Jump to ContentJump to Main Navigation
AftermathA New Global Economic Order?$
Users without a subscription are not able to see the full content.

Craig Calhoun and Georgi Derluguian

Print publication date: 2011

Print ISBN-13: 9780814772836

Published to NYU Press Scholarship Online: March 2016

DOI: 10.18574/nyu/9780814772836.001.0001

Show Summary Details
Page of

PRINTED FROM NYU Press SCHOLARSHIP ONLINE (www.nyu.universitypressscholarship.com). (c) Copyright University of NYU Press, 2022. All Rights Reserved. An individual user may print out a PDF of a single chapter of a monograph in NYSO for personal use.date: 05 July 2022



(p.7) Introduction

Craig Calhoun

Georgi Derluguian

NYU Press

This introductory chapter briefly explores how macroeconomic reforms helped developing nations during the global financial crisis. It notes how these reforms were important to the success of some developing countries like Brazil, and that macroeconomic failings were basic to the extreme suffering of some economies, like that of Greece. The long boom that preceded the 2008 crash was a period when economic orthodoxy was strong and centered on the building of models often expressed in elegant mathematics but with little purchase on real-world problems of economic development. Orthodox policy advice was flouted by some developing countries, perhaps most prominently and successfully by China. Distinguishing what actual policies helped those countries is crucial, for not everyone experienced development. Among many factors however, two stand out: the implementation by strong states of policies favoring national economic development, not just international capital, and the development of materially productive industries.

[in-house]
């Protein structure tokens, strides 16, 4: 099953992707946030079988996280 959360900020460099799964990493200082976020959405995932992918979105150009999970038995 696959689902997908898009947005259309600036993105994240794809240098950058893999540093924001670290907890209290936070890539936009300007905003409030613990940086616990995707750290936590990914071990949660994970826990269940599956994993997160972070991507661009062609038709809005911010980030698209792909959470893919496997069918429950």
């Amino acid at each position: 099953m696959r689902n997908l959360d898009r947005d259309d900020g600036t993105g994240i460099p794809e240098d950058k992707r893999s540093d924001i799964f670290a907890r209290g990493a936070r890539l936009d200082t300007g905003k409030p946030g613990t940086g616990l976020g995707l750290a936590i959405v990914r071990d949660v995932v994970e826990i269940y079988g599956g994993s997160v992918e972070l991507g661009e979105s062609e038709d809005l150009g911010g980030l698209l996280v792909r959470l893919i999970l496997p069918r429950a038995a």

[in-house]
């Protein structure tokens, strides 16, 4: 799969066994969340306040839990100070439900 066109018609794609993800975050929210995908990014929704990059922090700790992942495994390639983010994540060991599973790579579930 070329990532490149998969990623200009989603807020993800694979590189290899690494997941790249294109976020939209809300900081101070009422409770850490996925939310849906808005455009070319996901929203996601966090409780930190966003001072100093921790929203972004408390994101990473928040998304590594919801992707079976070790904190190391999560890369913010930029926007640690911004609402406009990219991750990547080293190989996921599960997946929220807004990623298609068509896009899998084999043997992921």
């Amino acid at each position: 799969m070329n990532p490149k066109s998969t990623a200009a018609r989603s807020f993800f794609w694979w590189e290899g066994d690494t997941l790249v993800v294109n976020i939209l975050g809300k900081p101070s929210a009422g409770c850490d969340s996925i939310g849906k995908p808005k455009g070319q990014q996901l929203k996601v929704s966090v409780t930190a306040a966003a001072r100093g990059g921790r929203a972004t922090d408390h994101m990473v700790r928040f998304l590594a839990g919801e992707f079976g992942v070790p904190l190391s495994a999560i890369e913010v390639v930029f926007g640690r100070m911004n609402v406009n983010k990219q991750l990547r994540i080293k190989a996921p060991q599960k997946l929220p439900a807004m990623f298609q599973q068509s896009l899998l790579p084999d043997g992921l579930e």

Keywords:   macroeconomic reforms, global financial crisis, developing countries, developed countries, economic orthodoxy, economic development, international capital, materially productive industries

NYU Press Scholarship Online requires a subscription or purchase to access the full text of books within the service. Public users can however freely search the site and view the abstracts and keywords for each book and chapter.

Please, subscribe or login to access full text content.

If you think you should have access to this title, please contact your librarian.

To troubleshoot, please check our FAQs, and if you can't find the answer there, please contact us.